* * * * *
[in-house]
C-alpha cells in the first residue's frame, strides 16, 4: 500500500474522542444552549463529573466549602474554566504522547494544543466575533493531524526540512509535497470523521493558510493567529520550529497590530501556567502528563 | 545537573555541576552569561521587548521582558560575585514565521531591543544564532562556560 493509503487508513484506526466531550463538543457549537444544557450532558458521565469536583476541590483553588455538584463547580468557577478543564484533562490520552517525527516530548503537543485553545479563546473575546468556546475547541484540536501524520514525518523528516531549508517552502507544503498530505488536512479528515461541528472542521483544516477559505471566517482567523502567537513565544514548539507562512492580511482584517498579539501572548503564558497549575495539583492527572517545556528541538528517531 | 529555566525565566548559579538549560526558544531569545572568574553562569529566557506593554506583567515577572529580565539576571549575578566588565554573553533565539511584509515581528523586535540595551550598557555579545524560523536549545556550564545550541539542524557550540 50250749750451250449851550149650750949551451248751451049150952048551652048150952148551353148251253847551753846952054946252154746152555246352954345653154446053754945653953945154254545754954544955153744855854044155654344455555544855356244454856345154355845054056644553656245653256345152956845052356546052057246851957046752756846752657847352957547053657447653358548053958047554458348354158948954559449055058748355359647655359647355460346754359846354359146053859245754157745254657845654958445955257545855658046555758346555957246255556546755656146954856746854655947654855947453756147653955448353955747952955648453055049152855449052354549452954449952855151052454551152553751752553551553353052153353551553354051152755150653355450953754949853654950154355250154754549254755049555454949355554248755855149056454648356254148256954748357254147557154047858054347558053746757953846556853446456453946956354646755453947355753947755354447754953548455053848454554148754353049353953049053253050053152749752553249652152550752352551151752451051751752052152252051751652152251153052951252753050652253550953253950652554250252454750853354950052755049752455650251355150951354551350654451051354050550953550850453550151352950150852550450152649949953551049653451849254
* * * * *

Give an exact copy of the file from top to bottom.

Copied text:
[in-house]
C-alpha cells in the first residue's frame, strides 16, 4: 500500500474522542444552549463529573466549602474554566504522547494544543466575533493531524526540512509535497470523521493558510493567529520550529497590530501556567502528563 | 545537573555541576552569561521587548521582558560575585514565521531591543544564532562556560 493509503487508513484506526466531550463538543457549537444544557450532558458521565469536583476541590483553588455538584463547580468557577478543564484533562490520552517525527516530548503537543485553545479563546473575546468556546475547541484540536501524520514525518523528516531549508517552502507544503498530505488536512479528515461541528472542521483544516477559505471566517482567523502567537513565544514548539507562512492580511482584517498579539501572548503564558497549575495539583492527572517545556528541538528517531 | 529555566525565566548559579538549560526558544531569545572568574553562569529566557506593554506583567515577572529580565539576571549575578566588565554573553533565539511584509515581528523586535540595551550598557555579545524560523536549545556550564545550541539542524557550540 50250749750451250449851550149650750949551451248751451049150952048551652048150952148551353148251253847551753846952054946252154746152555246352954345653154446053754945653953945154254545754954544955153744855854044155654344455555544855356244454856345154355845054056644553656245653256345152956845052356546052057246851957046752756846752657847352957547053657447653358548053958047554458348354158948954559449055058748355359647655359647355460346754359846354359146053859245754157745254657845654958445955257545855658046555758346555957246255556546755656146954856746854655947654855947453756147653955448353955747952955648453055049152855449052354549452954449952855151052454551152553751752553551553353052153353551553354051152755150653355450953754949853654950154355250154754549254755049555454949355554248755855149056454648356254148256954748357254147557154047858054347558053746757953846556853446456453946956354646755453947355753947755354447754953548455053848454554148754353049353953049053253050053152749752553249652152550752352551151752451051751752052152252051751652152251153052951252753050652253550953253950652554250252454750853354950052755049752455650251355150951354551350654451051354050550953550850453550151352950150852550450152649949953551049653451849254